I recently received an e-mail from the 27-year-old leader
of Senegal’s gay organization. He told me he was in grave danger ever
since the local press in Senegal had outed him. He was in hiding, trying to
escape the country by fleeing into a neighboring nation. He had been attacked
twice since I had met with him in Africa in April 2004.
“They began to beat and punch me,” he recounted.
“They threw me on the ground, kicking me. My arm was hurt, my face was
completely beaten up, and afterward they threatened me, saying that if I didn’t
stop defending the gay cause, they would finish by killing me.”
I remember my friend from Senegal (who asked not to be identified)
as skinny and frail but with a sparkle in his eye and a passion in his speech
that underscored his courage and commitment to making a change in his homeland.
God only knows where he is now.
Senegal, as I reported in our Fall 2004 issue, is a relatively
liberal Muslim country with a hopping nightlife, women in sexy Western clothing,
and legalized prostitution. But Senegalese gays have been barred from organizing
or holding meetings, and their requests for gay-targeted anti-AIDS funding have
not been answered by their government.
In many countries and cultures around the world homosexual
activity may be tolerated and even encouraged to some extent, but “gay
identity” is not. As long as one fulfills the obligations to marry, have
children, and keep up a heterosexual veneer, quiet homosexual relationships
are somewhat accepted. But making a public stance and stating your true orientation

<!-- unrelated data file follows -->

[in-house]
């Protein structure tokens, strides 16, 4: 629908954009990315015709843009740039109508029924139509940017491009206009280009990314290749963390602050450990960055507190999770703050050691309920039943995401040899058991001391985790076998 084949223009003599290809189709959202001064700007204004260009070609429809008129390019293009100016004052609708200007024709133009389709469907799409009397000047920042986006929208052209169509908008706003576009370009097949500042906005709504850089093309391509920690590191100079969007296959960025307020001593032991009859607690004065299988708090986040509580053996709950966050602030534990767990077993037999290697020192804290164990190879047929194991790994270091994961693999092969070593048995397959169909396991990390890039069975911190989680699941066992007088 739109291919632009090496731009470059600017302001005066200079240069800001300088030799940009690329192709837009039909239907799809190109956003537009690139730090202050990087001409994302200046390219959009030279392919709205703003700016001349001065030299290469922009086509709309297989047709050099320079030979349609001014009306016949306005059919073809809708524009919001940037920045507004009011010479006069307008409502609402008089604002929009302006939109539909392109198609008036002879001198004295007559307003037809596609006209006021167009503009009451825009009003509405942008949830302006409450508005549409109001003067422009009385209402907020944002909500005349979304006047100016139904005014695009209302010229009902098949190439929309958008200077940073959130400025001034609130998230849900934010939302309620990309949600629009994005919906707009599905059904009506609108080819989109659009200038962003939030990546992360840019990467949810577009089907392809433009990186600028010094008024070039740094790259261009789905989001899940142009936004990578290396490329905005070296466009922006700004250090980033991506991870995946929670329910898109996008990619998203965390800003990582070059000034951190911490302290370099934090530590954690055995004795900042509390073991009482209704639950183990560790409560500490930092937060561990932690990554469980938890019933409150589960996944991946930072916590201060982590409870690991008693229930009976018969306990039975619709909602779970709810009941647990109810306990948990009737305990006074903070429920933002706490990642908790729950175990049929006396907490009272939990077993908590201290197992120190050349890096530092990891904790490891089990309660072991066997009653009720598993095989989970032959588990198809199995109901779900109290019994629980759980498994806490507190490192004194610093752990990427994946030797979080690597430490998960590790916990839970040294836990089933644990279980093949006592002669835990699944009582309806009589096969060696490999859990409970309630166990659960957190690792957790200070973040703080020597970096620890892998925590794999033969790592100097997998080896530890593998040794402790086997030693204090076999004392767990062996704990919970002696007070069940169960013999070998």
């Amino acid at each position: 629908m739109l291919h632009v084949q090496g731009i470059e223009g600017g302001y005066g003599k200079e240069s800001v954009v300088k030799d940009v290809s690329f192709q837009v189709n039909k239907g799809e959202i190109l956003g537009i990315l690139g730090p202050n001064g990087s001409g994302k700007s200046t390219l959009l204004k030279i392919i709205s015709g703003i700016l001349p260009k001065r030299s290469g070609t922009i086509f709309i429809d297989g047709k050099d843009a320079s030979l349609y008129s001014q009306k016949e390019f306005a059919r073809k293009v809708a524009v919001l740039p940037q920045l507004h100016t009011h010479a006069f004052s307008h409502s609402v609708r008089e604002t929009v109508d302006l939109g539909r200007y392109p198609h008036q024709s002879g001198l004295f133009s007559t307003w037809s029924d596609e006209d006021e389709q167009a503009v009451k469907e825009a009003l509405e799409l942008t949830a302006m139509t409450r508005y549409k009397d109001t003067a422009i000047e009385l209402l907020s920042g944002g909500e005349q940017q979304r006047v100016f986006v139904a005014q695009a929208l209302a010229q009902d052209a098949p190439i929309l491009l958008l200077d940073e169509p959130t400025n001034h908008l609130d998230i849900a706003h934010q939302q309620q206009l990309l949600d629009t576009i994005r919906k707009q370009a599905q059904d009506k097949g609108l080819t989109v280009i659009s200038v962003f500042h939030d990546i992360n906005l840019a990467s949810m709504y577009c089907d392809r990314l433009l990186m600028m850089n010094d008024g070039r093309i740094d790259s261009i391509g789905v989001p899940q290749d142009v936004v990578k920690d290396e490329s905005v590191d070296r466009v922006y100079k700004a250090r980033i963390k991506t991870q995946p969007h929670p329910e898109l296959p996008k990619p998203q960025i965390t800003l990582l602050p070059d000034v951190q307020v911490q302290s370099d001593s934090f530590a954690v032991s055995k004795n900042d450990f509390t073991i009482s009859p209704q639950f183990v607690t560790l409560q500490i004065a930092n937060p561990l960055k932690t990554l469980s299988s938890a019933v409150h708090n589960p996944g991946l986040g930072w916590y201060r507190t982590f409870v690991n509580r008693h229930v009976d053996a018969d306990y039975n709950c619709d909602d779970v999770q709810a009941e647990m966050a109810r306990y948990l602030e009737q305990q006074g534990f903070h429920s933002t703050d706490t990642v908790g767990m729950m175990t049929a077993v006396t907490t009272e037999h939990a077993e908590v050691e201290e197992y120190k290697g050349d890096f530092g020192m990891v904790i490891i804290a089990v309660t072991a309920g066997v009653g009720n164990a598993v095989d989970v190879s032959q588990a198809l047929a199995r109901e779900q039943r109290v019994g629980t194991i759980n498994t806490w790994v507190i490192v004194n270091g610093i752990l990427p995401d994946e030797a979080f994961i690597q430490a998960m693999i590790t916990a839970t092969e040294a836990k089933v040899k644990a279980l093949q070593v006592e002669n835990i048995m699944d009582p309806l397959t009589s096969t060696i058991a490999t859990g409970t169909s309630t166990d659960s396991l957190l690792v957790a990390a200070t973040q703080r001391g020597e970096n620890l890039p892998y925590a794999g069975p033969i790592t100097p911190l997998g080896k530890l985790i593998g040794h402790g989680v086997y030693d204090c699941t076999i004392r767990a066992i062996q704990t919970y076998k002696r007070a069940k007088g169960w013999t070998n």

is not. Despite the influence of the modern gay movement (or, some say, maybe
because of it), attacks on self-identifiedhomosexuals
continue unabated in many countries, particularly in the developing world, where
economic and political freedoms are not as prevalent as in richer countries.
But what can we, as temporary visitors to such places, do
to help? Besides putting pressure on our own governmental representatives to
pressure others overseas, sometimes your simple physical and financial presence
(or lack thereof) as a gay foreigner in a place can make a difference. The once
officially antigay Cayman Islands, for instance, received so much bad press
and economic backlash from homophobic policies that the new director of tourism,
Pilar Bush, has had to make it her mission to change the islands’ policies
and truly welcome gay tourists with open arms.
Obviously, there are countries where even being out
as a foreigner carries consequences, and that’s why The Out Traveler takes
its ratings of the gay “temperature” of destinations seriously.
But I encourage gay and lesbian travelers to go deeper than the local queer
bar or B&B, and attempt to make contact with the local gay organizations
in the places they visit, especially in countries where your emotional and personal
help can make a huge difference. Even places like Nepal,Greenland,
Mongolia, and Botswana (all included in this issue’s cover story) have
local gay organizations, and making the time to contact them during your trip
is not only a great way to meet people and understand the gay life there, but
a probable highlight of your entire vacation.
Let us not forget that many gays around the world need our
help in their ongoing struggles for survival. At the end of the day, you may
have had an incredible scuba dive or an exhilarating rafting experience, but
it’s the connections between individuals and peoples that make the act
of travel such a fantastic privilege.